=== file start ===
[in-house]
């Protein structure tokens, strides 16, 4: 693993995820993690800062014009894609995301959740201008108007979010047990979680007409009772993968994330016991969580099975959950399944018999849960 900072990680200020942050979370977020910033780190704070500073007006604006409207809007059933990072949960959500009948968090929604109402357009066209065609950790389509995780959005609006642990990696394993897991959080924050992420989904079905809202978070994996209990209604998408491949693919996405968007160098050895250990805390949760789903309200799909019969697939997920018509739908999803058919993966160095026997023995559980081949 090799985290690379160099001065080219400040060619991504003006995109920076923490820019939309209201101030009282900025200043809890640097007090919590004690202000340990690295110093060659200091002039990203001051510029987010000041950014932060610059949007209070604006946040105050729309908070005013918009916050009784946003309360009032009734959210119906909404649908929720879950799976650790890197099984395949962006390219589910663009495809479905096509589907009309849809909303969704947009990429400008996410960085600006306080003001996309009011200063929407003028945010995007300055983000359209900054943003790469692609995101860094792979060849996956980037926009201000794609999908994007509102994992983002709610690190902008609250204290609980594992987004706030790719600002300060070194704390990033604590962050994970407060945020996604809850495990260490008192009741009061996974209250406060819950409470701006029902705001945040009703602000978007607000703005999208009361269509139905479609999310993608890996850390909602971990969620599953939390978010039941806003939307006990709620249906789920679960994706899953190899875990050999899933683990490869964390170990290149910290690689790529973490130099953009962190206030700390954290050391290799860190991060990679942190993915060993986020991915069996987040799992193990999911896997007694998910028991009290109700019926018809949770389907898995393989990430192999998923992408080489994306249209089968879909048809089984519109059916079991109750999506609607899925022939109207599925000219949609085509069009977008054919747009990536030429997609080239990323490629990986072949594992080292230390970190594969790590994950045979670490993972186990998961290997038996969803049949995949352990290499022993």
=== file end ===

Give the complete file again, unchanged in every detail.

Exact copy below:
[in-house]
């Protein structure tokens, strides 16, 4: 693993995820993690800062014009894609995301959740201008108007979010047990979680007409009772993968994330016991969580099975959950399944018999849960 900072990680200020942050979370977020910033780190704070500073007006604006409207809007059933990072949960959500009948968090929604109402357009066209065609950790389509995780959005609006642990990696394993897991959080924050992420989904079905809202978070994996209990209604998408491949693919996405968007160098050895250990805390949760789903309200799909019969697939997920018509739908999803058919993966160095026997023995559980081949 090799985290690379160099001065080219400040060619991504003006995109920076923490820019939309209201101030009282900025200043809890640097007090919590004690202000340990690295110093060659200091002039990203001051510029987010000041950014932060610059949007209070604006946040105050729309908070005013918009916050009784946003309360009032009734959210119906909404649908929720879950799976650790890197099984395949962006390219589910663009495809479905096509589907009309849809909303969704947009990429400008996410960085600006306080003001996309009011200063929407003028945010995007300055983000359209900054943003790469692609995101860094792979060849996956980037926009201000794609999908994007509102994992983002709610690190902008609250204290609980594992987004706030790719600002300060070194704390990033604590962050994970407060945020996604809850495990260490008192009741009061996974209250406060819950409470701006029902705001945040009703602000978007607000703005999208009361269509139905479609999310993608890996850390909602971990969620599953939390978010039941806003939307006990709620249906789920679960994706899953190899875990050999899933683990490869964390170990290149910290690689790529973490130099953009962190206030700390954290050391290799860190991060990679942190993915060993986020991915069996987040799992193990999911896997007694998910028991009290109700019926018809949770389907898995393989990430192999998923992408080489994306249209089968879909048809089984519109059916079991109750999506609607899925022939109207599925000219949609085509069009977008054919747009990536030429997609080239990323490629990986072949594992080292230390970190594969790590994950045979670490993972186990998961290997038996969803049949995949352990290499022993």